When Colony Capital and The Blackstone Group completed the Savoy Group deal in 1998, they took part in one of the first largescale take-private deals in Europe—and preceded the private equity hotel craze by a good seven years.
In a transaction valued at more than $980 million, the private equity groups acquired the hotel portfolio from a 100-year-old publicly held company that was controlled by a family trust. Once the dust settled, Blackstone and Colony had a clutch of luxury UK lodging assets: The Savoy, Claridge's, The Berkeley and The Connaught. In addition to owning four of the seven “superluxury” hotels in London, the investor group walked away with The Lygon Arms, a country-house hotel in the Cotswolds region, and the quintessentially English restaurant Simpson's-in-the-Strand.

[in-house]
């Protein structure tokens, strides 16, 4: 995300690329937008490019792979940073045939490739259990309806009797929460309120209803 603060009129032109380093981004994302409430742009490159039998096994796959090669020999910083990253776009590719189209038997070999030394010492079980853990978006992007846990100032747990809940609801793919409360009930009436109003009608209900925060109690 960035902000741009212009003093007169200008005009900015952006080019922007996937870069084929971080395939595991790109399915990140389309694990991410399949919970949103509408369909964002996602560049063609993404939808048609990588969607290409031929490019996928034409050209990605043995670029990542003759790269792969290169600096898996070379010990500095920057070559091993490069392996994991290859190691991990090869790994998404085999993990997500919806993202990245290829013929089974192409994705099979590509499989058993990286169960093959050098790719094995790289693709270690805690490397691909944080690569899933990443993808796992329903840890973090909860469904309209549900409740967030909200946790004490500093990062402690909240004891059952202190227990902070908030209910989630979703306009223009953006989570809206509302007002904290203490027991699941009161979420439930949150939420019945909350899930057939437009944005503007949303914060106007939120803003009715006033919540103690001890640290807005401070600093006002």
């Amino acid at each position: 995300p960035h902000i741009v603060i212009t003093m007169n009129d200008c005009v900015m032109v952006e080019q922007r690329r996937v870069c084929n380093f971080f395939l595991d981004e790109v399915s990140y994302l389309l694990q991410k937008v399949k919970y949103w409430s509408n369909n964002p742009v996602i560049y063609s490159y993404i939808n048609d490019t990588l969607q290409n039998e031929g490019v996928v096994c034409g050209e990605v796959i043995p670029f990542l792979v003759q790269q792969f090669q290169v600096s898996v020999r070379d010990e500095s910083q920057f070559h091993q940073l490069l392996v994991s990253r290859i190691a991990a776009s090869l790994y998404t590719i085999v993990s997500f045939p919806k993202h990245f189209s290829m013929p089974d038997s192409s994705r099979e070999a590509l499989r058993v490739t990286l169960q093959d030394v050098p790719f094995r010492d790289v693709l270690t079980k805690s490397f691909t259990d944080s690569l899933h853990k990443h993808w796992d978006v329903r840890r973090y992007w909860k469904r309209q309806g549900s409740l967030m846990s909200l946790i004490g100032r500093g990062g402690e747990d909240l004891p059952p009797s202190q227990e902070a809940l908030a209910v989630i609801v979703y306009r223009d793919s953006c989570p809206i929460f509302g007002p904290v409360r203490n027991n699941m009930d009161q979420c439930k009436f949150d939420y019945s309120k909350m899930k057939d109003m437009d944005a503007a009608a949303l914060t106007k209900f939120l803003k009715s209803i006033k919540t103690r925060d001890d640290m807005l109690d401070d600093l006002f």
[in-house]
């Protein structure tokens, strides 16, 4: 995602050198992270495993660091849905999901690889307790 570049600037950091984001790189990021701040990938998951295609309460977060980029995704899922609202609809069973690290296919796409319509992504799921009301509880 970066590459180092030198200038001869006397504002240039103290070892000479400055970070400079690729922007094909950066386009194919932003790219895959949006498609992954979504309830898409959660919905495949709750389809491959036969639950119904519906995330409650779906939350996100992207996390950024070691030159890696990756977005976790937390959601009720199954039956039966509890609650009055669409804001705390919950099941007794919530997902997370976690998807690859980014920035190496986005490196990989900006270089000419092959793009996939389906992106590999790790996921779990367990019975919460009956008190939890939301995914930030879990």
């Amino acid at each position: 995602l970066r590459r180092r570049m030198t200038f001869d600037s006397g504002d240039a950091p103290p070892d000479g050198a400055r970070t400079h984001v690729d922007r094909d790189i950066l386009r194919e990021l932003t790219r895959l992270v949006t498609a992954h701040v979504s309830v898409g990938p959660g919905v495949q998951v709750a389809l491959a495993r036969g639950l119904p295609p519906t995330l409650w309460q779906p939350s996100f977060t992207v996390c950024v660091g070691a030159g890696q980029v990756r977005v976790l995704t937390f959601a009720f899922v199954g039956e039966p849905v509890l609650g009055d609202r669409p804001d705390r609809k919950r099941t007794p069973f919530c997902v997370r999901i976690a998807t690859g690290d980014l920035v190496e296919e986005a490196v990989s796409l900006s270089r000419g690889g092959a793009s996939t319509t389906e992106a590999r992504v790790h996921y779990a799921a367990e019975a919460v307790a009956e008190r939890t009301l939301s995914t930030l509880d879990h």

In the buyer's minds, the benefits of the transaction were threefold. The firms held a majority of London's 1,250 luxury hotel rooms. In addition, the hotels had recently seen a number of capital improvements that, according to Blackstone, had affected annual numbers without being seen in operating performance. Finally, the investors saw a number of opportunities to create value in the assets: During their ownership, Colony and Blackstone added additional rooms, contemporary lounges and high-class restaurants; divested themselves of non-core assets like staff lodging and the Savoy Group Laundry business; and sold off the Lygon Arms property in June 2003 to pay down debt.
The investor group rode out the storm that hit the hotel market at the beginning of the decade: the foot-and-mouth crisis in the UK; a business downturn in the US; the terrorist attacks of September 11, 2001; SARS; and armed conflict in the Middle East. While it no doubt affected the bottom line, the investors held onto the properties long enough to experience some upside from the revitalization of the market. In May 2004, the Savoy Group was sold to an investor group led by Dublin-based Quinlan Private for £750 million, approximately a 1.8x return on investment.
Colony and Blackstone have continued to make hotels an important part of their investment strategies—and made European property take-privates an important part of everyone else's.